In early 2020, COVID-19 shut down entire countries and drove an unprecedented surge in demand for bandwidth. People were told to stay home. Offices closed and work moved to home offices, bedrooms and kitchens. Schools and colleges closed, too, and learning had to happen remotely. Social distancing became the norm.
Life and work moved online. Business meetings and gatherings of friends and family took place via online video. Popular video app Zoom surged from 10 million users to 200 million in a few months. Teachers had to create digital lessons and connect with students only through video. Because we had nowhere to go, we watched more streaming entertainment. Netflix alone added 15 million subscribers during the early months of the COVID-19 crisis.
Bandwidth demand reached extraordinary highs. In the first quarter of 2020, internet use in the U.S. and Canada grew between 40% and 50%. Internet use in Portugal, Spain and the United Kingdom rose 50%. And use patterns began changing, too. Much more internet traffic has been moving upstream, from homes to data centers – upstream traffic was up by 30% in the U.S. in March 2020, according to Nokia.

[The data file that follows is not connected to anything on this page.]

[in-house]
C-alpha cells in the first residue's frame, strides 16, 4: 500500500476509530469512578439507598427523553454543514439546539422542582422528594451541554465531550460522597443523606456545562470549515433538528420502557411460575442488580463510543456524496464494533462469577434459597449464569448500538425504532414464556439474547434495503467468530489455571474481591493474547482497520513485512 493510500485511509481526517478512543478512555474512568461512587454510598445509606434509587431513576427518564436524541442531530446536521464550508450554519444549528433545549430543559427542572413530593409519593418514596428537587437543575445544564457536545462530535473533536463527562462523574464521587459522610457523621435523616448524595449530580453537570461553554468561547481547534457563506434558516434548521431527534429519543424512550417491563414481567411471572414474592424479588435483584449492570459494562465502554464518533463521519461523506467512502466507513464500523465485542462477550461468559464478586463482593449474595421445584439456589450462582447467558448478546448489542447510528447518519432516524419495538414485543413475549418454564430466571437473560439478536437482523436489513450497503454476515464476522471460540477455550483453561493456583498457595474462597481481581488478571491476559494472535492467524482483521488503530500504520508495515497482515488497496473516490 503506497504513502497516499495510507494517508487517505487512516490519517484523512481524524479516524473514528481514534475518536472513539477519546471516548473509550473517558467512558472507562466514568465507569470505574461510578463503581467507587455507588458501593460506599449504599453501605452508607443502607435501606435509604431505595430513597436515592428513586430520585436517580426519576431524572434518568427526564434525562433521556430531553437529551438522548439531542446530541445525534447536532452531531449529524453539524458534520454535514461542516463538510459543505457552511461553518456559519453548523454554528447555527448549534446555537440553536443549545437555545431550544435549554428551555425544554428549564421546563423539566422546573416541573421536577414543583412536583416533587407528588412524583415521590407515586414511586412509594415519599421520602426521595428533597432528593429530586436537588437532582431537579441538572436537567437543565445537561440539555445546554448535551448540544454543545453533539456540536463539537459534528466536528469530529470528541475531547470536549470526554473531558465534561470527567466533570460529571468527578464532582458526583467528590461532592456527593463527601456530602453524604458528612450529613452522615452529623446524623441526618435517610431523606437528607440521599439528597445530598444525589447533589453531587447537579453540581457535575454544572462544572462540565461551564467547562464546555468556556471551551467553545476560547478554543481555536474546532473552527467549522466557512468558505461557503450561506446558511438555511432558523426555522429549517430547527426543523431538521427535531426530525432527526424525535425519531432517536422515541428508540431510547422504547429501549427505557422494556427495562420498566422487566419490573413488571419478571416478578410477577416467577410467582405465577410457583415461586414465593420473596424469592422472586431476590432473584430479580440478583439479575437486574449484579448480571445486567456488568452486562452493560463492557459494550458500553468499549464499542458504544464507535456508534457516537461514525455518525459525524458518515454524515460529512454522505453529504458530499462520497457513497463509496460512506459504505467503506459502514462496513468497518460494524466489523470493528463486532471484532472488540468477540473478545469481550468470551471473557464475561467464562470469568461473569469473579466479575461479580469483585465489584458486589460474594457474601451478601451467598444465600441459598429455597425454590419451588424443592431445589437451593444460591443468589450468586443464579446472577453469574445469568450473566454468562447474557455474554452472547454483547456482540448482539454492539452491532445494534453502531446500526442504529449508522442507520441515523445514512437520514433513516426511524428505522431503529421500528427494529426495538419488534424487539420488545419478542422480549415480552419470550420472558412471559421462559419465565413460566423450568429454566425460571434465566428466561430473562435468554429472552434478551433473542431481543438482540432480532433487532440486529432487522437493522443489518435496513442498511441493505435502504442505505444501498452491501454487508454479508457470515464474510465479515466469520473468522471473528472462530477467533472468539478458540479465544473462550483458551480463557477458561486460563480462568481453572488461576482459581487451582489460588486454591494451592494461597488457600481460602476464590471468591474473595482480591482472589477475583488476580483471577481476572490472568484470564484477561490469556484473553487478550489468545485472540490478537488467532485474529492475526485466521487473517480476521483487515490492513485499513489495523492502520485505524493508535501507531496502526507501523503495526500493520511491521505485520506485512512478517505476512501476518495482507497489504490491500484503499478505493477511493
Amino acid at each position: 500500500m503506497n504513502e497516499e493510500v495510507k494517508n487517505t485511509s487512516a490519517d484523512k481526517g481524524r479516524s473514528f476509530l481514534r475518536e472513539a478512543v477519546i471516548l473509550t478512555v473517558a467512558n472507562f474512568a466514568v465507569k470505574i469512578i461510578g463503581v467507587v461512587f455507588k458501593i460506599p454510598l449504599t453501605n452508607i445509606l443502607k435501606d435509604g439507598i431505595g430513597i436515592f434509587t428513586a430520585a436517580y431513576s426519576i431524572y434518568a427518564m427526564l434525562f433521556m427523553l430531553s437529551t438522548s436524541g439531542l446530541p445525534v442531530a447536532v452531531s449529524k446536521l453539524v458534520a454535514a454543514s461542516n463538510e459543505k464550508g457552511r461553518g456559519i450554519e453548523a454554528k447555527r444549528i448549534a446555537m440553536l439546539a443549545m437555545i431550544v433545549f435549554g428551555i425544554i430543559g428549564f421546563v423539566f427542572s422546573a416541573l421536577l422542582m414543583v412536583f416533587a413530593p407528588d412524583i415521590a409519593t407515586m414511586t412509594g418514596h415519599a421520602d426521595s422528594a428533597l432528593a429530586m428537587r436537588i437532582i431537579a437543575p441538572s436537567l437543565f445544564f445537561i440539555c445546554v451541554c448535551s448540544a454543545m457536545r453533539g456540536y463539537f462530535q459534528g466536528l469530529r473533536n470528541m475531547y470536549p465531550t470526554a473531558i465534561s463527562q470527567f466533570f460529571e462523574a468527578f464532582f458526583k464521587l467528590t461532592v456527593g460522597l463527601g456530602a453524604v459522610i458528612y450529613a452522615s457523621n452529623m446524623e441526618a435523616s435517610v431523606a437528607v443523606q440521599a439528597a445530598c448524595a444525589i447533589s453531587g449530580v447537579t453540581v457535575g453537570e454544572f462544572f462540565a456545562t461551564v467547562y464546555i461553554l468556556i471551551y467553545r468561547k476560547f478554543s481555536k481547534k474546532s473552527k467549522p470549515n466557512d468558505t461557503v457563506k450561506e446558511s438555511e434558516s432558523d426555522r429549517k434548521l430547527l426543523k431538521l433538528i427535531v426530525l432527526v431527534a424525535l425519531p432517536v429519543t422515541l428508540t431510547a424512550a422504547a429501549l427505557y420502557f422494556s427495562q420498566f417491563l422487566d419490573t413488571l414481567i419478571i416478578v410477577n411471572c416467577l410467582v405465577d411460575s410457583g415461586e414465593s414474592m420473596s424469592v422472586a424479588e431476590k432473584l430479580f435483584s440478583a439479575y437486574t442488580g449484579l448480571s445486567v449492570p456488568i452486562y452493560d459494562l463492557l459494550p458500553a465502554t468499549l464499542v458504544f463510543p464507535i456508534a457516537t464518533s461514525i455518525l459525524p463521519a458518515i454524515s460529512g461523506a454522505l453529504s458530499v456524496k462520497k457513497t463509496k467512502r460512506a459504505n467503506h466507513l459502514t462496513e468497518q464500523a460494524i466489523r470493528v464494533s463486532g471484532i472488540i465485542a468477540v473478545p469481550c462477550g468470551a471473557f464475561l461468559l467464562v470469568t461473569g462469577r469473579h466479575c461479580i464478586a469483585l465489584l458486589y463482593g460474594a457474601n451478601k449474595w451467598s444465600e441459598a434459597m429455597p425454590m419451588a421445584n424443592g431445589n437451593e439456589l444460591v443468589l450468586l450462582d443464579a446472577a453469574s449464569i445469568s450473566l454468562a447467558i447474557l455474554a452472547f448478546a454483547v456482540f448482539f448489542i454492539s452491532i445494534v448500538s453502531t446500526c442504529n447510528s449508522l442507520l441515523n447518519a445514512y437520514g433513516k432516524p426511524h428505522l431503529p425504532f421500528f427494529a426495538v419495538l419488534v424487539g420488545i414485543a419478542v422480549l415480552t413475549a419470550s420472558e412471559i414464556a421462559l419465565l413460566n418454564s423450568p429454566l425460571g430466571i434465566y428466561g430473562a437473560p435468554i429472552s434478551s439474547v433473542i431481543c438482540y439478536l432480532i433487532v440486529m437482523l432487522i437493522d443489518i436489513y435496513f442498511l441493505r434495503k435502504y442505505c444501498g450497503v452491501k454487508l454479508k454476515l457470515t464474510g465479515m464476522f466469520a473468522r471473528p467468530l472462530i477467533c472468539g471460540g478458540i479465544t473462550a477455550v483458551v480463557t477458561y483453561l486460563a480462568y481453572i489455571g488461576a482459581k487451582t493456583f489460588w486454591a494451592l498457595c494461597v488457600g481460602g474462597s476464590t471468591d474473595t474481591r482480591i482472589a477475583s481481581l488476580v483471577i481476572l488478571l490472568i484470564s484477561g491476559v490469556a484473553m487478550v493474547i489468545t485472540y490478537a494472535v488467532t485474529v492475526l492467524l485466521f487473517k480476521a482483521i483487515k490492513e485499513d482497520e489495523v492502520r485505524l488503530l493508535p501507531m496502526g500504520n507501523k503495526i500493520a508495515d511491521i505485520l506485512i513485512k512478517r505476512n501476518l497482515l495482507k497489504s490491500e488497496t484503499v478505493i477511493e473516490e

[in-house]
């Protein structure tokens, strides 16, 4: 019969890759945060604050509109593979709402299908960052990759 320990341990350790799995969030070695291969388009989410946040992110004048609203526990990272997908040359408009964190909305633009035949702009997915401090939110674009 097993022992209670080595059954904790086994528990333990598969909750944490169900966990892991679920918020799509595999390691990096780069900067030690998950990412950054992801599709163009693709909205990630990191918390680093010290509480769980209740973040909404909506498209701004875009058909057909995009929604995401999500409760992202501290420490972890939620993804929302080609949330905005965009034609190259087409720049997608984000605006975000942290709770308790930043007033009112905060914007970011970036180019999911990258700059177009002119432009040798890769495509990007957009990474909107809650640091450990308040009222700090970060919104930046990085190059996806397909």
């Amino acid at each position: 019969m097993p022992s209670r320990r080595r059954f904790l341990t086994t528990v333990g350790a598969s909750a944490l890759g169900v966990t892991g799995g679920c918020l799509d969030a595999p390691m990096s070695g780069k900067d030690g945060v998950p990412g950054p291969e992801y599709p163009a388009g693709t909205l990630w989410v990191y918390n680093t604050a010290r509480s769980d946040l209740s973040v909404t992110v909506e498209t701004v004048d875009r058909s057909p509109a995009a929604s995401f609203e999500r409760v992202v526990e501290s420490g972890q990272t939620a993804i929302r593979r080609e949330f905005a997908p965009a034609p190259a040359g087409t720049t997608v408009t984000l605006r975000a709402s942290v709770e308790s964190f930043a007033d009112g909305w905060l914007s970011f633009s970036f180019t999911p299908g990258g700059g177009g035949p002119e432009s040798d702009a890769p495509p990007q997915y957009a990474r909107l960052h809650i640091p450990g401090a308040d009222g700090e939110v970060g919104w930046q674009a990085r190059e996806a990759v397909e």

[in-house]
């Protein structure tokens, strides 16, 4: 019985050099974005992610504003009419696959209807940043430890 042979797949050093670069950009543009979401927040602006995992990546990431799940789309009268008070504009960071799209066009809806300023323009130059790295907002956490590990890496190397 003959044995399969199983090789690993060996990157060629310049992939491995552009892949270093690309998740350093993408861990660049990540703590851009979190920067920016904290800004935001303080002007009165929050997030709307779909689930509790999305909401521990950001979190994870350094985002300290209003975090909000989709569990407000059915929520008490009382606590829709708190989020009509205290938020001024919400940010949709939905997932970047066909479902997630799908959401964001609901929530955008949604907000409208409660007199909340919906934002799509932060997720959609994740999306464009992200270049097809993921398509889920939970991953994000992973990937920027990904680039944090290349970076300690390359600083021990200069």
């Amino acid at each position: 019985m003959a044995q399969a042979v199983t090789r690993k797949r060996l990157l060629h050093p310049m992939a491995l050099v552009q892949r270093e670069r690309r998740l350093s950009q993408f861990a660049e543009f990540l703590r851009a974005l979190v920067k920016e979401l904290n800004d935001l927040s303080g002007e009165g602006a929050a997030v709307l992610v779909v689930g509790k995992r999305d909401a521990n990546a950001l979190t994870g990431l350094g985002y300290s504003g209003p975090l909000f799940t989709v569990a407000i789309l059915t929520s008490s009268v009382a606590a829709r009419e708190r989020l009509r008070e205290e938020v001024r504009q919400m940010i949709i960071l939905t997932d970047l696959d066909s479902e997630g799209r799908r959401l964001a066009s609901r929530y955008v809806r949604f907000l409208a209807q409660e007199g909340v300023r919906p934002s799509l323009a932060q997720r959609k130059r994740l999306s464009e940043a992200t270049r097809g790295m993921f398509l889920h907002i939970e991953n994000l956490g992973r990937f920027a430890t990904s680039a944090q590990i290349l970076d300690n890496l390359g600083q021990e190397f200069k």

These enormous shifts have pointed to the need for continuously scaling network capacity and making investments in technologies like 5G, fiber to the home, and cloud computing, driving demand for networks based on that same optical fiber technology invented 50 years before. And as so much work, socializing and entertainment has moved online, it is being mediated through displays on TVs, notebooks, tablets, and mobile consumer electronics. Corning’s industry-leading glass solutions are essential components for many of these displays and touch interfaces.
If not for the success of three scientists in a Corning lab in 1970, society’s journey through the COVID-19 pandemic could have looked very different.